There are several AF Nikkor lenses with which the D3200 will autofocus that are not G-type. An example is the AF-S 17-35mm f/2.8D, which has an aperture ring and an internal focus motor and it works well with this camera, though it's rather bulky, having been designed for the full frame 135 film format. Not all AF-S lenses are G-type and not all D-type lenses lack an internal focus motor. The D designation simply means that the lens conveys distance information to the camera body. It has nothing to do with the presence or absence of a built-in focus motor. G-type Nikkors also report their focused distance to the body but they are defined by the fact that they have no aperture ring (Ken Rockwell describes them as being "gelded" because their aperture can not be controlled on older manual film bodies, such as the FM3a). Although G-type lenses tend to have built-in focus motors there are plenty of non-G lenses that also do. Therefore, as I said, autofocus is available with all AF-S and AF-I Nikkors, not just G-type lenses.
In reply to an earlier post on 1 Jul 2012 23:19:08 BDT
Ok, point taken but the lens you describe is one of the exceptions (and a very expensive one at that). Anyone buying a 50mm 1.8 AF-D or 85mm AF-D expecting the autofocus to work would be disappointed. Yes, as general rule you do need G-type Nikkor for AF to work with this camera, though as you've pointed out, there are exceptions.
In reply to an earlier post on 2 Jul 2012 00:37:23 BDT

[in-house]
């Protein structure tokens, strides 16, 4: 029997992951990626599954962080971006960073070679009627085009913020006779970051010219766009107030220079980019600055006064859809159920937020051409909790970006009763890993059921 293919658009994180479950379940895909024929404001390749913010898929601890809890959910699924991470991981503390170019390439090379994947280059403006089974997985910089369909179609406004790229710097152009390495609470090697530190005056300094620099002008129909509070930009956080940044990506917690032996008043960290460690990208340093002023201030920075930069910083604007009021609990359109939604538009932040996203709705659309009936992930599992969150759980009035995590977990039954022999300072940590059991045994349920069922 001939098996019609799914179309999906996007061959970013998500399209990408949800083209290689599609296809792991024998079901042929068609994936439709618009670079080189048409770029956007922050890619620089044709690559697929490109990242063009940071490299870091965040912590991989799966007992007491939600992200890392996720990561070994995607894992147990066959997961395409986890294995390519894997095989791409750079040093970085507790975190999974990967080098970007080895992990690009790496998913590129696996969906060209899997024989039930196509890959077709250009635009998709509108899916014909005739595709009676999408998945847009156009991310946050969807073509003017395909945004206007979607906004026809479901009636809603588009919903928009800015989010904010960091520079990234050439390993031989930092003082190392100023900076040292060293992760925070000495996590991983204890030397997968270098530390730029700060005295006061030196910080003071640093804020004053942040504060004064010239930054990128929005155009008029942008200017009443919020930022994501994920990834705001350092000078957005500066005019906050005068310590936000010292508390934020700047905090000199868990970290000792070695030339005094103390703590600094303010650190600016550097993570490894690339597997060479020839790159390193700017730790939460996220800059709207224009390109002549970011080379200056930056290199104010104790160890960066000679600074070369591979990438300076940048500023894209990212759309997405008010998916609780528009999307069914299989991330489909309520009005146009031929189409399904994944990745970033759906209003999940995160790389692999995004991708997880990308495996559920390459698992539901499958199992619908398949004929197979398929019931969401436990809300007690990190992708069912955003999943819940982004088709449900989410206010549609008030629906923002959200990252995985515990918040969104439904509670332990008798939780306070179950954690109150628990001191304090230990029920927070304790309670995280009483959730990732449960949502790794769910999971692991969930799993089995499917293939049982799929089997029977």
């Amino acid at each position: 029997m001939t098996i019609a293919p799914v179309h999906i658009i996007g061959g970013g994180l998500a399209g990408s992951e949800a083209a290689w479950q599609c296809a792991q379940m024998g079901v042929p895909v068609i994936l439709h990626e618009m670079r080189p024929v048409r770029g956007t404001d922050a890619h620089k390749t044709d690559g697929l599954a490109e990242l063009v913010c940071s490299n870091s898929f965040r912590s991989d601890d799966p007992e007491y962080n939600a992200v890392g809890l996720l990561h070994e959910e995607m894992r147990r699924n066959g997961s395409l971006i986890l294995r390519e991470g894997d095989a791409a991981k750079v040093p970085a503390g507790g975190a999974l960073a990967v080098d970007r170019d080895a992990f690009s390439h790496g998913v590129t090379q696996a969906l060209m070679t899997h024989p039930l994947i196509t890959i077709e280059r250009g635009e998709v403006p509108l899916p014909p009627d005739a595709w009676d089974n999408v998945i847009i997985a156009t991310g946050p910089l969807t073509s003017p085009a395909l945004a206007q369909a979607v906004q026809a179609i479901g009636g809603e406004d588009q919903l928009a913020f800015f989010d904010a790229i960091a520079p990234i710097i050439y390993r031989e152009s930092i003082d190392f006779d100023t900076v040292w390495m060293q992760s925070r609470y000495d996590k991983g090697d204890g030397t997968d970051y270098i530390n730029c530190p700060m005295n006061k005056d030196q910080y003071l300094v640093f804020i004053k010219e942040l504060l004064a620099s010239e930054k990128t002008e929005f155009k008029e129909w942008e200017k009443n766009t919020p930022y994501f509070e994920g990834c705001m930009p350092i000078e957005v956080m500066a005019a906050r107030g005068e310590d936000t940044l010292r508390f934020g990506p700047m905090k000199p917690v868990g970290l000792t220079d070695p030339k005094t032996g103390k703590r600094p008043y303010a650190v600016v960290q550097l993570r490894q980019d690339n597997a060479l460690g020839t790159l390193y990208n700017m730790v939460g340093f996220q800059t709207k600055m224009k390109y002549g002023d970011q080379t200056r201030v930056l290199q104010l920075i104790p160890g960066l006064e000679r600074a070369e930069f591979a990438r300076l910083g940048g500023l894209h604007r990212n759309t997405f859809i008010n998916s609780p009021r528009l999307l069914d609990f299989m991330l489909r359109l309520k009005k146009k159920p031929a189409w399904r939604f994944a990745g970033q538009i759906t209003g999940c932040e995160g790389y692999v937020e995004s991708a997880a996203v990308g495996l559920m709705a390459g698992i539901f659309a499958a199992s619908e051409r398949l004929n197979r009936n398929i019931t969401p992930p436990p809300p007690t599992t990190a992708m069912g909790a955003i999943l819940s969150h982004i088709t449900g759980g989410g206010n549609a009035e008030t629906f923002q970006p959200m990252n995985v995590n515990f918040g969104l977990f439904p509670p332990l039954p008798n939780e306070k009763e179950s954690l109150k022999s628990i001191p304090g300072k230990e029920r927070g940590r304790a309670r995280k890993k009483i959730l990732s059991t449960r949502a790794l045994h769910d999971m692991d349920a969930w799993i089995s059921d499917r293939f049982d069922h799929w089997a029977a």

This is getting a bit silly. You are incorrect when you say that the camera will only autofocus G-type lenses. It will autofocus any AF-S or AF-I Nikkor lens. The G designation doesn't come into it and by insisting that it does you are misleading potential purchasers. Incidentally, AF-D isn't a Nikon designation but a misnomer and I suspect you mean AF 50mm f/1.8D in the example you give of a popular lens that indeed won't autofocus with the D3200 due to its not having an internal focus motor. But that isn't because it is a D-type lens or because it isn't a G-type lens but because it isn't an AF-S or AF-I lens.
In reply to an earlier post on 2 Jul 2012 22:25:50 BDT
Last edited by the author on 2 Jul 2012 22:35:39 BDT
Yes, you're right it is getting silly (and too pedantic). There may well be non-G-type lenses that autofocus with the D3200 but some probably wouldn't give full metering facilities (a separate issue, I grant you). Brevity is something one strives for in writing a review. I doubt most readers would end up feeling short changed through any lack of information on my part, though they might if they ended up spending £88 on an AF 50mm F1.8D and expecting it to auto-focus.
In reply to an earlier post on 2 Jul 2012 23:22:34 BDT
In reply to an earlier post on 15 Aug 2012 20:35:31 BDT
Jose F. Souto says:
No, you are confused. The previous poster was correct. This camera will only autofocus with AF-S, AF-I lenses, but it does not autofocus all G lenses (which is the designation for lenses with electronically controlled aperture only), as some of those do not have built-in focusing motor, which is what the D3200 needs to autofocus. An example of this is the cheap Nikkor AF 70-300mm f4-5.6 G lens, which is a G lens but would still not autofocus on the D3200. AF-S, AF-I lenses may be G lenses, but not all G lenses are AF-S or AF-I.
In reply to an earlier post on 21 Sep 2012 06:03:48 BDT
Last edited by the author on 21 Sep 2012 06:04:17 BDT
Sn Baines says:
In reply to an earlier post on 21 Sep 2012 15:36:16 BDT
[Deleted by the author on 26 Nov 2012 21:16:04 GMT]